How Recovery Changed My School Life (& Self Worth)

Statistics has been the biggest confidence boost of the year. I got a 90, making it the first math class I’ve gotten an A since probably the 2nd grade!

This kind of takes me back to my first semester in college. Coming from homeschooling through high school, and only recently getting over the anxiety I dealt with since childhood, I was barely ready to jump back into public academia. A huge reason I home schooled was my anxiety! I was so unsure of myself, I had no idea how this was going to work – or even if it would work.

I came out of my first semester with a 4.0 GPA.

It was an utter shock. I had no idea I could be good at school! My last years in public school were absorbed in Bs, Cs, Ds, and the feeling of failure. It turns out, I am good at school! Public school just failed me!

The moment I received those four “As” in my first semester, I felt like I could do anything. Going forward, I had a whole new sense of who I was and what I was capable of. I started believing I could do anything if I worked hard enough. I even thought about becoming a naturopathic doctor for a little while! Five years ago, I would have never considered becoming a doctor or applying to an Ivy League school. Yet, in February, I will be applying to an Ivy League school.

It may be “just” an Associate’s Degree, but it’s taken a lot for me to get here today. It’s taken a lot of sweat and tears to get this 2 year degree. (That’s taken 3 years to finish, but that doesn’t matter!) It’s taken a lot to become who I am today. And I cherish those three years that have shaped me greatly. I’ve had so many new experiences and learned so much more than what’s taught in class. And I am so, so happy even to feel like I’ve reached a milestone in my college career. It felt like it would last forever! This reward has reminded me there is an end goal! And it’s good, and it comes with a neat case.

I didn’t think I would cry during the graduation. I wasn’t even particularly excited. I was kind of embarrassed to get this much attention. But when I walked into that auditorium I felt such a sense of pride. Then, when the commencement speaker started to talk about fear, I almost started crying! (Here’s my synopsis: Fear is a roadblock, don’t listen to fear, persist through fear, you’re here because you were afraid but you came to college anyway,” awwwwwwww!).

I’m so excited for what the experience of getting a Bachelor’s degree will bring me. Also, the experience of returning to the work force during my nine months between colleges. And who knows, maybe I’ll get to experience getting a post-graduate degree too!

If you can’t decipher that, I’m returning to college in the Fall at a new school (to be decided) and taking the next semester off. I’ll be working and hopefully volunteering during that time. And yes, I’m hoping to get back into making videos!

Ps. Between public middle school and college, obviously I did get better grades while home schooled. Now, I will always insist home school is real school, but my parent’s did write my report cards. I had no way to know how I’d do in the real world (where I wasn’t in control of every curriculum), especially ~post-secondary education~.

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Why I Love My (Old) OCD Clinic

I loved seeing my loved ones in Rhode Island last weekend.

When you say the words “loved ones,” you usually don’t expect that to include staff at a psychiatric hospital. This time, it does. Last weekend there was a reunion for the OCD program I went to when I was 16. Why would I fly up to Rhode Island just for a one-day reunion? Lots of reasons. First off, this was the only way I could get my father to let me visit my home state this summer. Second, I had been wanting to visit with an old friend for quite some time and this would be a good chance. Lastly and most importantly, I love and support my old hospital that much.

Most people don’t get as close to staff as I did. But when you’re in a program everyday for 6 months, let alone during a highly formative period in your life, bonds tend to form. The truth is, so much of who I am today is because of the staff at that hospital. It was where I ended up after first reaching out for help, it was where I first got diagnosed with OCD, and finally, it was where I recieved adequate treatment. The “adequate treatment” was from the staff I’m talking about today. Those were the people I spent 6 months with (7 if you count my second visit), some of which spent almost everyday in my home.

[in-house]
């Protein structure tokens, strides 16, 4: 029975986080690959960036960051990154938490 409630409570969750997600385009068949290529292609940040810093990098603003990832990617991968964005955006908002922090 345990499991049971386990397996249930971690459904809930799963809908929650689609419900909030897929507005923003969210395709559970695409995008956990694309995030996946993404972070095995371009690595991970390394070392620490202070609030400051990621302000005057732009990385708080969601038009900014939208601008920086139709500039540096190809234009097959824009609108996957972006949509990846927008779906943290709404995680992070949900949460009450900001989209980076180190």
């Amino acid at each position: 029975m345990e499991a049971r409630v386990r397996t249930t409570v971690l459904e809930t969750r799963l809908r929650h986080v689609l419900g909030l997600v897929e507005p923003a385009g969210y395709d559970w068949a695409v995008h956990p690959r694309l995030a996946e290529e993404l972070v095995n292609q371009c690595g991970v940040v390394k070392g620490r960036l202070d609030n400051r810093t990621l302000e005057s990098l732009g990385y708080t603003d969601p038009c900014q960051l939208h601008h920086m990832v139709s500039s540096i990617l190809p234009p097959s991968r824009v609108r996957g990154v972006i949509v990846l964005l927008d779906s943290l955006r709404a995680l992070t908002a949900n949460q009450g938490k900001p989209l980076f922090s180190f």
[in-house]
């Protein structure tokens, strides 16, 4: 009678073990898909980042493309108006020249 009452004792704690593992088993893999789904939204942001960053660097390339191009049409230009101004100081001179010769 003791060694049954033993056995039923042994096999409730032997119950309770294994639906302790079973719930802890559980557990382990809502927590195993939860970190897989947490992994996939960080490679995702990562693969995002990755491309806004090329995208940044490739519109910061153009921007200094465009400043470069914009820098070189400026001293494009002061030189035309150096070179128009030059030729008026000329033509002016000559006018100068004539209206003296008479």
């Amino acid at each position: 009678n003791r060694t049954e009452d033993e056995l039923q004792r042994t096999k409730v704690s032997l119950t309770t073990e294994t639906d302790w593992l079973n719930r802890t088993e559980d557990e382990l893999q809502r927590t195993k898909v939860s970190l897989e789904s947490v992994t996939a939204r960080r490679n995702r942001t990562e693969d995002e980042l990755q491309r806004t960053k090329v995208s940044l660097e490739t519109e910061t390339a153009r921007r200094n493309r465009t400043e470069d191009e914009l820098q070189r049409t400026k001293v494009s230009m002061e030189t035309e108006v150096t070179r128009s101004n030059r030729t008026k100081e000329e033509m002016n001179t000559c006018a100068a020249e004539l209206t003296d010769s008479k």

They were different from the start. For the first time in my life, I had therapists who didn’t hand me coping skills, assuming I’ll never be “normal,” so I might as well just try to avoid any illogical anxiety (no matter how debilitating). They didn’t tell me to snap a rubber band on my wrist, or mentally yell “stop” whenever I started obsessing. For the first time in my 10 years of therapy, there was an attitude of, “lets tackle this problem so you can live the life you want.”

They taught me to face my fears head on. And they’re the reason I’m the strong, determined, adventurous, confident, carefree warrior person I am today. They’re the reason I believe I can get married someday. They’re the reason I believe I can have a successful life. They’re the reason I believe I could get a PhD if I wanted to. Heck, they’re the reason I went to college to begin with!

I was homeschooled because of my anxiety. Before the OCD program, I had no idea if I could handle university classes, let alone be around so many people. Through facing fears greater than most people can imagine, I realized I can do anything if I have enough will (and act despite insecurities or fear of what people think).

They’re the reason I don’t live in fear anymore: they told me I can chose not to listen to it.

In addition to all the tools they gave me to defeat my OCD, I think the most helpful aspect was the atmosphere of the program. There’s nothing like being in a room of people, children and teens, who are supporting eachother and lifting eachother up. Meanwhile, in front of each of them is their own huge battle to face. For the first time in most of our lives, we were in a room of people who understood us. (I feel like I’ve spent the rest of my life looking for that roon again.) And the word “can’t”? It’s completely unheard of. Either you’re taking your life back or you’re not, but there’s no “can’t” in anxiety. Fighting our fears wasn’t as hard when we were in that room, either. In fact, sometimes it was fun. I guess this is proof that a load weighs less when people are helping you carry it.

The staff instilled in us an attitude of resilience, then we instilled that into eachother. But even in our worst moments, it was never so dark that we couldn’t crack a smile.

The OCD program taught me all of that and more, and these lessons have stuck with me until today. In many ways, they made me into who I am. However, I wouldn’t say I’m a different person. I would say they got rid of the barriers keeping me from being the person I always wanted to be.